Friday, December 6, 2013

Wells Fargo Bank lawsuits on credit cards in Texas courts



Wells Fargo Bank, N.A. is a major national bank headquartered in Sioux Falls, South Dakota. It is a prolific litigator in Texas courts. In Harris County, for example, a party search on the district clerk’s website yields more than 3000 cases filed in the county's civil district courts. A large proportion of these, however, are foreclosure cases, and some are garnishment cases that are docketed separately even though they arise from a previous lawsuit. 
This post will focus on credit card debt suit involving cards issued by Wells Fargo Bank, N.A. (“Wells Fargo” or “WFBNA”). It should be noted, however, that Wells Fargo also sues on Personal Loan Agreements, and that those lawsuits have a number of distinct characteristics. For one, the underlying contract and TILA disclosures look different. As is true of other major banks, there are other entities with similar sounding names. See FDIC listing below.    
Like Discover Bank and American Express, Wells Fargo sues as original creditor to collect money owed on defaulted credit card accounts (rather than selling them off to debt buyers, a practice Chase Bank USA, N.A. is known for). Wells Fargo utilizes one major lawfirm to sue customers in Texas: VINCENT LOPEZ SERAFINO JENEVEIN, P.C. ("VINCENT"). Mark Rechner and Thomas Sellers are the attorneys on the pleadings.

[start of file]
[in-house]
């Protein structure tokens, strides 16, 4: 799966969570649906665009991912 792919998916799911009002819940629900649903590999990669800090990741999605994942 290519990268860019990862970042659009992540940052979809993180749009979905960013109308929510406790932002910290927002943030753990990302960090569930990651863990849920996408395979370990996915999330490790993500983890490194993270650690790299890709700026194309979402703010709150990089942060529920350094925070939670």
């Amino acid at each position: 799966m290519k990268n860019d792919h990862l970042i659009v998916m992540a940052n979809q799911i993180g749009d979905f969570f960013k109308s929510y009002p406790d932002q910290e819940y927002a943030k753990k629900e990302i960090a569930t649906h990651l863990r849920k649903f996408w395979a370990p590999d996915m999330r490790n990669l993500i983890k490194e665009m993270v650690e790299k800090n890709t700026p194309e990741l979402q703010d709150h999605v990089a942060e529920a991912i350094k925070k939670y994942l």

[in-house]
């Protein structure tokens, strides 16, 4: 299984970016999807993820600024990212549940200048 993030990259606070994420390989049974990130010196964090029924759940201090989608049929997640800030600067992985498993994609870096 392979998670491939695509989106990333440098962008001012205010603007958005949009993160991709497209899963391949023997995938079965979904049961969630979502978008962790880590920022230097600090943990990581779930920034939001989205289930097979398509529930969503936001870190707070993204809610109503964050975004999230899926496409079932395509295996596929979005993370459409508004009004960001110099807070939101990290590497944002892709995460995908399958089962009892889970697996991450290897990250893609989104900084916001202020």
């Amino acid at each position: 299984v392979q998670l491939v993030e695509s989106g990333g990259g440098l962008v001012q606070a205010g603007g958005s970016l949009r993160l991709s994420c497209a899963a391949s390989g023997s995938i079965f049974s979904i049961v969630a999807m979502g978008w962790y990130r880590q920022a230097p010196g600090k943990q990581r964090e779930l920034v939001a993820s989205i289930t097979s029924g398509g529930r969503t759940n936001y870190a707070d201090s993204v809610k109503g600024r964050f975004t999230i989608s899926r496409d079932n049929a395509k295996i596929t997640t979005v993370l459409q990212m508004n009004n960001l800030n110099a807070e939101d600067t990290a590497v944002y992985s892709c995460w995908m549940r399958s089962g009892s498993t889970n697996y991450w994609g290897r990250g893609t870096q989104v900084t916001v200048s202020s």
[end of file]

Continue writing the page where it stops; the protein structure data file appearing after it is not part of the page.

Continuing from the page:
Wells Fargo cardmember agreements (which the bank calls customer agreements) are extremely verbose. A pro se litigant who appealed an adverse judgment recently complained that she could not make sense of it even though she had a college degree and other people of similar level of education could not understand it either. Card agreements, of course, are written by lawyers for other lawyers, especially the select number of lawyers known as judges. After all, banks want to make sure they win if they are sued by aggravated customers, not to mention hordes of them being rounded up for a class action. Cardmember agreements are carefully drafted, so as to give as much leverage to the creditor, but to also hold up in count. 
Wells Fargo, of course, might disagree, and point to the section of the contract that even offers translated versions in various languages as proof that it is very customer-oriented. -- > Bank documents in Spanish and other foreign languages
That said, once a WFB cardmember agreement becomes an exhibit in litigation, it offers a convenience factor that somewhat compensates for the excessive length: the sections are numbered, thus making it easier to reference them, if necessary to support an argument by the defense. Other CMAs, but contrast, are much harder to deal with, and are often not even legible because the font of the fine print is too small, and the quality of the reproduction poor. Chase and HSBC argreements are notorious for this problem. 
Wells Fargo Cardmember Agreement: Two Parts